Shaquille O'Neal

“Shaq-ramento” era begins in Sacramento. Strange as it sounds.


It sounds strange to anybody that followed the Kings and Lakers rivalry over the last decade, but the “Shaqramento” era took off on Tuesday in Sacramento, where minority owner and team consultant Shaquille O’Neal introduced himself to the media.

As quotatious and loquacious as ever, Shaq sounded less like the sometimes tongue-tied analyst we see on TNT and more like a modern day business man and teacher.

Perhaps the biggest question from today’s presser was what he can do to help teach DeMarcus Cousins how to turn the page and lead the Kings back into the playoffs.

“When I look at DeMarcus Cousins I see a young Shaquille O’Neal, a guy that was very talented, very stubborn in his ways. I know sometimes he gets a bad rap, but what changed me — what made me become a winner and a champion — was a conversation,” O’Neal said. “When I had a conversation with a guy that won a championship, that changed my whole perspective. And that guy was Phil Jackson.”

Now Shaq hopes to be the Zen-master for Cousins, constantly referring to the “conversation” as the first step and downplaying the on-court teachings.

“My relationship with DeMarcus will be talking every day, but adding “I’m not going to be in his face every day,” Shaq said.

“(DeMarcus) knows that I know what I’m talking about. A lot of these guys, when I would have a conversation with people, they didn’t really understand what it takes so I was reluctant to listen to them. But once Phil came in, coming off six championships. I knew he knew what he was talking about and everything he told me I went and displayed it on the court — and everything he said that was going to happen it did happen. And we were able to get our three.”

Getting Cousins, who attended dinner with O’Neal, owners Vivek Ranadive and Mark Mastrov and CA governor Jerry Brown last night, to buy in is just one aspect of O’Neal’s presence on the team.

Shaq is also being brought on board to send a message that the Kings are well past ready to turn the page on their recent history. The Kings were all but abandoned by their former owners, the Maloofs, and after years of relocation drama the organization is going to great lengths to show fans and media that they’re all about winning.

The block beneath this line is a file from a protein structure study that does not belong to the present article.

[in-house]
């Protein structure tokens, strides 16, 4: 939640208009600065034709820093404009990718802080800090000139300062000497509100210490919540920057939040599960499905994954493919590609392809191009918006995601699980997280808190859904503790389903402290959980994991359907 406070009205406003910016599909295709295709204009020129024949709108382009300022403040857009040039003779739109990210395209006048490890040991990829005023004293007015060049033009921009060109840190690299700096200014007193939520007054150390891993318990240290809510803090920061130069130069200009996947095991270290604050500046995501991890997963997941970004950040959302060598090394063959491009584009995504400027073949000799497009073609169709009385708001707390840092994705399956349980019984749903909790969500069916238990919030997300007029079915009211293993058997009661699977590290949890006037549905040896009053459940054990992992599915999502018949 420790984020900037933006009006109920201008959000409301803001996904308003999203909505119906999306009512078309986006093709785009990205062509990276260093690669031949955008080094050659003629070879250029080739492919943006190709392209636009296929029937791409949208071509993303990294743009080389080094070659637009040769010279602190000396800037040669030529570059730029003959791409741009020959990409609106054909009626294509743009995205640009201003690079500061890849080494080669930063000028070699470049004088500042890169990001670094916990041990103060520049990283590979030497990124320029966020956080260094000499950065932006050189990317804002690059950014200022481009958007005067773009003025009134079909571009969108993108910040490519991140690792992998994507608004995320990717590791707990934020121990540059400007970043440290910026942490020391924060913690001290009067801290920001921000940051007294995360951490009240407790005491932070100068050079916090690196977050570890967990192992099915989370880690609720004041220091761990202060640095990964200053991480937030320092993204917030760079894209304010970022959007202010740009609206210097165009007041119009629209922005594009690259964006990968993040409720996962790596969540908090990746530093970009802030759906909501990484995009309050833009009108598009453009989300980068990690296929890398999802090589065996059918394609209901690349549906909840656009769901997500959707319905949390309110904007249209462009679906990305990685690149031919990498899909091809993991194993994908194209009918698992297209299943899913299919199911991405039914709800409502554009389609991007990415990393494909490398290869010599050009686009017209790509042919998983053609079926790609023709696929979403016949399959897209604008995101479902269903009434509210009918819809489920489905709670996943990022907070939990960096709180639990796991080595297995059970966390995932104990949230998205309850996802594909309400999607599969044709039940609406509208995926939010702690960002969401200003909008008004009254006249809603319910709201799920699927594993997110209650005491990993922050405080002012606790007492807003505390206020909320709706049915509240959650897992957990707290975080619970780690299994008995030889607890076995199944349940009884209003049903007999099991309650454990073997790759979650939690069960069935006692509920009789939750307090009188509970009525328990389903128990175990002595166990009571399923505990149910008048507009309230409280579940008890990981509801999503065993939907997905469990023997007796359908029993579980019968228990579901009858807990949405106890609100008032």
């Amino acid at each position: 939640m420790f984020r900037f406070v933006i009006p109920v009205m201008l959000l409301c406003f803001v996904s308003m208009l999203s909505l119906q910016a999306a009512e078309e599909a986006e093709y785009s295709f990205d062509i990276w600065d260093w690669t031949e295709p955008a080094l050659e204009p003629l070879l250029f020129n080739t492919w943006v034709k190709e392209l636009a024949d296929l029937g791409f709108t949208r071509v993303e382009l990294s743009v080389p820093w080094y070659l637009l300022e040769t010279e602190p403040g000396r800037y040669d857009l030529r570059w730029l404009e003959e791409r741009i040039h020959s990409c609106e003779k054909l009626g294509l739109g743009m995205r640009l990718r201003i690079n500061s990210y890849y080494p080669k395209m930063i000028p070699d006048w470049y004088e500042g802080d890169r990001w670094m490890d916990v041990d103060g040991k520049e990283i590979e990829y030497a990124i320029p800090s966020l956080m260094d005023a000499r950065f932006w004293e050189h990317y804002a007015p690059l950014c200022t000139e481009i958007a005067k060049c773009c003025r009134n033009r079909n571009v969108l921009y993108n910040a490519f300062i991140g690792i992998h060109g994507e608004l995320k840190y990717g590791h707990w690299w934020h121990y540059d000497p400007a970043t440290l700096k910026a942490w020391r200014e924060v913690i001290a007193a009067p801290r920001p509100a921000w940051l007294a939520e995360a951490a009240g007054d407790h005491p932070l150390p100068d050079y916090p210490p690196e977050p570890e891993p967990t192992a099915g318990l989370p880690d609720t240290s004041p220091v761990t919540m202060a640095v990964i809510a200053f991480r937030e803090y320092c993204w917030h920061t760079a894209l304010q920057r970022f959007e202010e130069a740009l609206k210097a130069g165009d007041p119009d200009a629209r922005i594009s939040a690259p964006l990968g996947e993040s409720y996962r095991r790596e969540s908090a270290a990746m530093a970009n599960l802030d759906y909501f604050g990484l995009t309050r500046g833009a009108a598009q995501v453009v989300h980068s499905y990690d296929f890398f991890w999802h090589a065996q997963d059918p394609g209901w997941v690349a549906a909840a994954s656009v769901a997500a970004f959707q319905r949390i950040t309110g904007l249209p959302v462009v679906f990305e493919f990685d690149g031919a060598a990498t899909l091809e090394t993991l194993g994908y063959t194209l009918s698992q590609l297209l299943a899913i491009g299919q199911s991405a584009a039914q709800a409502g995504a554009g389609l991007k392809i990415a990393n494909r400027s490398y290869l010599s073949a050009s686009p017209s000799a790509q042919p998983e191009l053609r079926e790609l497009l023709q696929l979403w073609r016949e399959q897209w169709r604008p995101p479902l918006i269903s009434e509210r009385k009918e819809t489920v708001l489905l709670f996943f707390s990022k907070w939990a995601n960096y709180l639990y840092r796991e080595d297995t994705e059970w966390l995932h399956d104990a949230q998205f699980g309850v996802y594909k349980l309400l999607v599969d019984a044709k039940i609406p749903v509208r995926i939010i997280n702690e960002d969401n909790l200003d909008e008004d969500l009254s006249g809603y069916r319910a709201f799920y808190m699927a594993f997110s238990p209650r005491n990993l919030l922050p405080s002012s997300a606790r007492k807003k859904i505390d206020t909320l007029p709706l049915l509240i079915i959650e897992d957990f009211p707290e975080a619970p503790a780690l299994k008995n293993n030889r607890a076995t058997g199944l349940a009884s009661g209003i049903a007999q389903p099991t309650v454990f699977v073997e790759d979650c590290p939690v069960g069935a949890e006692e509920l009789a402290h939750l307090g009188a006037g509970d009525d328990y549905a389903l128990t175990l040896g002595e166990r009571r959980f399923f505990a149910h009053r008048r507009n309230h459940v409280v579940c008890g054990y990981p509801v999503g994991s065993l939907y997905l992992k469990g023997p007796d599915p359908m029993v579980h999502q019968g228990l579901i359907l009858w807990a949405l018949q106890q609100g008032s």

Vivek addressed that perception when he was asked about the recent ESPN the Magazine franchise rankings that called the Kings the worst franchise in sports. ESPN admittedly based it on old data from last year.

“(ESPN) should join the 21st century. Who want’s yesterday’s news?”

Vivek and Shaq both made bold proclamations that the new arena in Sacramento, which is on track to open in 2016 for all intents and purposes, will be among the top arenas in the world. They added that there will be an indoor/outdoor component to it, so for certain events “18,000 people could be inside and 10,000 people could be outside.”

As for Shaq’s history of chiding Sacramento fans and in particular his comments calling the Kings ‘the Sacramento Queens,” our friends at Cowbell Kingdom have the video:

In a day that more closely resembled media day than your typical ownership announcement, it is clear the Kings are going big by bringing on one of the game’s biggest personalities.

“The first game will be televised in India,” said Shaq. “There will be over 600 million people watching. We want Sacramento to be a world-wide brand.”